“It is a graduate job and we should have a graduate wage to reflect that. I think we are moving towards a general strike, if it can be coordinated. If you look back at Covid-times, who the key workers were and the impact they had on society. During lockdown it was the postal workers, the teachers, the railway drivers. They all need pay increases in line with inflation.”

Kimberley added, “We are striking about conditions across Scotland. Another thing is the work and hours we are having to put in regarding the SQA [Scottish Qualifications Authority] on top of the needs of young people. When you count the number of hours we are supposed to do, it is physically impossible.

Neil said, “Over the last 10 years classroom teachers have lost on average £48,000. We are wanting pay restoration to the level it was 10 years ago.”

At Thornwood Primary, Rosie said, “It's not just about the pay. It is also about working conditions, the conditions in the classrooms, conditions for the teachers and the pupils. It is all through the schools, all through Glasgow, all throughout the country.

The picket line at Thornwood Primary school in Glasgow, January 2023

“There is a lack of resources, lack of funding, lack of staff, lack of training. We are dealing with lots of ASN [additional support needs] issues, behavioural issues. These are not local to Thornwood, it’s all over. It means that we have upwards of 32 children in our classes, depending on which stage you teach. In Scotland there is GIRFEC [getting it right for every child], but if you have 33 children in your class and there are so many needs and you are just one person, it often feels really disheartening. You feel you can't get it right for every child.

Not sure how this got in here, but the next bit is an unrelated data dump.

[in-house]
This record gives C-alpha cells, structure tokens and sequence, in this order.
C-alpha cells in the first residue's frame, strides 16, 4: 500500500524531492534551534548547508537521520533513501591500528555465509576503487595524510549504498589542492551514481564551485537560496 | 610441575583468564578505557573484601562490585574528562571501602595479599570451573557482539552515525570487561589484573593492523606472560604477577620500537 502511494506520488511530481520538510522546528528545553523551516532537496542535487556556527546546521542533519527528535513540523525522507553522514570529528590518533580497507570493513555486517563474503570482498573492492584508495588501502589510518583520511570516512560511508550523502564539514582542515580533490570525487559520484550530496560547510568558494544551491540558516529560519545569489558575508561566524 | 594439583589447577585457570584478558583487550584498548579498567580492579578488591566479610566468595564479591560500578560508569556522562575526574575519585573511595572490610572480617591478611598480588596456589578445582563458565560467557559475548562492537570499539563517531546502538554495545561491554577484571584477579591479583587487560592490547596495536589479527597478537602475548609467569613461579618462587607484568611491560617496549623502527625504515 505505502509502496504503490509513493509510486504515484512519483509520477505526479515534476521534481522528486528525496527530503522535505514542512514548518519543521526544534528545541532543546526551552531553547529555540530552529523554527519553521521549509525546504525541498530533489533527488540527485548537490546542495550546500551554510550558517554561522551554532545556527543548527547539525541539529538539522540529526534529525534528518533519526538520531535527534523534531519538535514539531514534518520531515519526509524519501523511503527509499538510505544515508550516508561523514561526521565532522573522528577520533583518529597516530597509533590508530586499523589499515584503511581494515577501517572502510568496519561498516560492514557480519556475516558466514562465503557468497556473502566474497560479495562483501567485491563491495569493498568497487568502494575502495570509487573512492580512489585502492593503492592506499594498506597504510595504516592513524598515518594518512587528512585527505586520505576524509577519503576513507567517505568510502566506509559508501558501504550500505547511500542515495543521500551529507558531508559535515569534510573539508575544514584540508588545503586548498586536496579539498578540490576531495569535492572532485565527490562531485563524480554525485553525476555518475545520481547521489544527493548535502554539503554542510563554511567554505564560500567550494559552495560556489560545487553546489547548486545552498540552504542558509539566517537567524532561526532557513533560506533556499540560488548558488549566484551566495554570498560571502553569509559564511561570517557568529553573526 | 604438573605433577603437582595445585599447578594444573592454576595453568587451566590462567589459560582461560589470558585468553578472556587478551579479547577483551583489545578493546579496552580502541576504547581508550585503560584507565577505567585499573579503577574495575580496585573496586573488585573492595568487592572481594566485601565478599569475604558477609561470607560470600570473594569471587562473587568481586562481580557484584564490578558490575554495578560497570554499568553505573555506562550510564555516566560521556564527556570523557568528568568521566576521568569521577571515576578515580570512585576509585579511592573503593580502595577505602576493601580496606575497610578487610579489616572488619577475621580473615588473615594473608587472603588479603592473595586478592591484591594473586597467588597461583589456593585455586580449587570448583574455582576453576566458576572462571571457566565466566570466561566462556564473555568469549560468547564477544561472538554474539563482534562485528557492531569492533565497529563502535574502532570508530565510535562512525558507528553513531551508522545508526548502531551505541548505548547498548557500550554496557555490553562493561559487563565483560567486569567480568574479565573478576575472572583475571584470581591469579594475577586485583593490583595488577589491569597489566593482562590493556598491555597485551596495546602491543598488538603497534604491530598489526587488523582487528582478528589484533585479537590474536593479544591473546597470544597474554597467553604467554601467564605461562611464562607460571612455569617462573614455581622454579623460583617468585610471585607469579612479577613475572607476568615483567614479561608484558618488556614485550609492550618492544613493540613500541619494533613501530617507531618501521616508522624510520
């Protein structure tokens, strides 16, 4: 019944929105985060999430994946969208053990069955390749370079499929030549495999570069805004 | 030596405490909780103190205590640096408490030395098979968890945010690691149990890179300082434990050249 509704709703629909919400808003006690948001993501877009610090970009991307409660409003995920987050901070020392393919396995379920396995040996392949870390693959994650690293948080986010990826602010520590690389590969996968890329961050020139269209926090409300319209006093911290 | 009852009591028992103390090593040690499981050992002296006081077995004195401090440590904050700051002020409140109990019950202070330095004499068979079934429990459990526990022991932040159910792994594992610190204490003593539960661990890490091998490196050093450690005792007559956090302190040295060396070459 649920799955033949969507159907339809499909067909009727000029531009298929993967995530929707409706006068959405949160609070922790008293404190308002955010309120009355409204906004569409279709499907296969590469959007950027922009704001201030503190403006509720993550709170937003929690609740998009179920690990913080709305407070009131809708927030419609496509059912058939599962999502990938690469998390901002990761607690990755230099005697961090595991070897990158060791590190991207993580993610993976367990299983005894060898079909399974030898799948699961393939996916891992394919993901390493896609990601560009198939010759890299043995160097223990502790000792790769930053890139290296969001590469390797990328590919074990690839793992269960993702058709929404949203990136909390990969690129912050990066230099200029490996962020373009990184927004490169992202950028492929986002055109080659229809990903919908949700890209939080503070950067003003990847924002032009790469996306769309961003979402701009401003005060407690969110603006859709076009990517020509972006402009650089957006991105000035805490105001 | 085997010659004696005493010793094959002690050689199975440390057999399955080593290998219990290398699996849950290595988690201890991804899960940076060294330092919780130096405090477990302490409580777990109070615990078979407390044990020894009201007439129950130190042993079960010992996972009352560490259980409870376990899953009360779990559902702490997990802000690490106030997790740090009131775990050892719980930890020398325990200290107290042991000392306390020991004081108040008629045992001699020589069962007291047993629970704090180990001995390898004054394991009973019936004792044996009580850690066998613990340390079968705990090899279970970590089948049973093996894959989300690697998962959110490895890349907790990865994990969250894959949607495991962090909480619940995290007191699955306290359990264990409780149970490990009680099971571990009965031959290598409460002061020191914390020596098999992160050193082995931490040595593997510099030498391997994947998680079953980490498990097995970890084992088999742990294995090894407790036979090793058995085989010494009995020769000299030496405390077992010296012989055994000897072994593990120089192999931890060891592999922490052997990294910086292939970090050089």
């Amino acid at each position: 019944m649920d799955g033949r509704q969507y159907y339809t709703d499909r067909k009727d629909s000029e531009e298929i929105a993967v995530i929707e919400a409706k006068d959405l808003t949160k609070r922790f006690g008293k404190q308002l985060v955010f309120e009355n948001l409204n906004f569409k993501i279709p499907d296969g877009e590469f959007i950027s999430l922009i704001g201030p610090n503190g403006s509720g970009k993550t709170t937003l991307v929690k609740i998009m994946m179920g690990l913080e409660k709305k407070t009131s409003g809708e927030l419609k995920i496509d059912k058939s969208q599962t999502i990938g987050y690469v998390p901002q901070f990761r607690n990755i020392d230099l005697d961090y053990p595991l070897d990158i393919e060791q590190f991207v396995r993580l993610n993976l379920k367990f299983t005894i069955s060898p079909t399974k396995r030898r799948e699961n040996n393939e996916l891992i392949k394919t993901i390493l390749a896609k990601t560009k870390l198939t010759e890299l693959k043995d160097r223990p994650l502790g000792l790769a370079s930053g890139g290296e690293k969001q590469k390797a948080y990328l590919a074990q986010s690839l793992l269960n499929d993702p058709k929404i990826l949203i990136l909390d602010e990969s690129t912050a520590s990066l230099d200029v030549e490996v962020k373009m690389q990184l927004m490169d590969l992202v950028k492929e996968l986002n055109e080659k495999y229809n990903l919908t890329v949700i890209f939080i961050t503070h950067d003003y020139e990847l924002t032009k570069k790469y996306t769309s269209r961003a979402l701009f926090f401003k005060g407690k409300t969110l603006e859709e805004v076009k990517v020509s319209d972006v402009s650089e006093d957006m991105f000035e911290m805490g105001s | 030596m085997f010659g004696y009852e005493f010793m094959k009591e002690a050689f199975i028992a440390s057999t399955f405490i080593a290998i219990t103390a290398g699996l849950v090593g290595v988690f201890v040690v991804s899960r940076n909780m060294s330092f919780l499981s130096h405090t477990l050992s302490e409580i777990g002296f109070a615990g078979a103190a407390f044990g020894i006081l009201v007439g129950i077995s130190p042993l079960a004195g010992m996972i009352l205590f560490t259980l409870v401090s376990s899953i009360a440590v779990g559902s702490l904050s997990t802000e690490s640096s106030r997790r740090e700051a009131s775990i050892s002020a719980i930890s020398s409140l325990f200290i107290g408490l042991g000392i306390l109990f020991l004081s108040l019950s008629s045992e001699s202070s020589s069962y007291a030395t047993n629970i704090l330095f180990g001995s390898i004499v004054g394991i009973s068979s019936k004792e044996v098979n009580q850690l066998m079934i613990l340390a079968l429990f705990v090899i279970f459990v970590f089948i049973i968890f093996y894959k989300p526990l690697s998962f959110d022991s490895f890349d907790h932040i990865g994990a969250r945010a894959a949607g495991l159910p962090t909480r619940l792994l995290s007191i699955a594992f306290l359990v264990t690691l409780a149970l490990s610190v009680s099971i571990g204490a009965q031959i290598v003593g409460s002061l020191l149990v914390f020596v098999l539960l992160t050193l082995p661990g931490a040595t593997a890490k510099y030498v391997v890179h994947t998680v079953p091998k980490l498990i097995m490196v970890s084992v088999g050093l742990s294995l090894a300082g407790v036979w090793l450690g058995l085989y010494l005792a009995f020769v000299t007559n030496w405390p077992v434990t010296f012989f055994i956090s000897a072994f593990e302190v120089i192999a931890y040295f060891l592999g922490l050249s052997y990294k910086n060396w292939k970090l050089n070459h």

“About a week into Covid all we heard was that teachers are fantastic. Then it was ‘Why are they not back in the classroom, why aren't they teaching?’

“I don't know why we are not getting paid at the rate of inflation or above it. Especially when you see everything that is coming out just now about all the MPs, all the funding and sponsorship and pay rises that they get.”


A team from the International Youth and Students for Social Equality (IYSSE) spoke to striking teachers outside Charleston Academy in Inverness. Among the issues discussed were the anti-strike laws being proposed by the Sunak government.

One teacher said, “It'll do our job for us as laws are made by those who don't want change.” The teachers strike had public support as “90 percent of cars going by are tooting. I think the general strike is coming.”

He described teachers' conditions as “Worse than those of our graduate counterparts. There is totally a crisis in teaching. There are teachers going to food banks... how are we attracting the best and brightest to our profession?”

He explained there had been no meaningful progress since the McCrone Agreement and the devolution of teaching to the government in Edinburgh. The McCrone Agreement reached in 2001 offered teachers a 35-hour working week, limited classroom time and offered a 23 percent pay rise over three years.

The teacher pointed out that the government and employers were “playing sectors against each other” by saying “If they take 5 percent you should take 5 percent, but 24 percent is where we should be. I don't buy the notion that if everyone gets a pay rise inflation goes up.”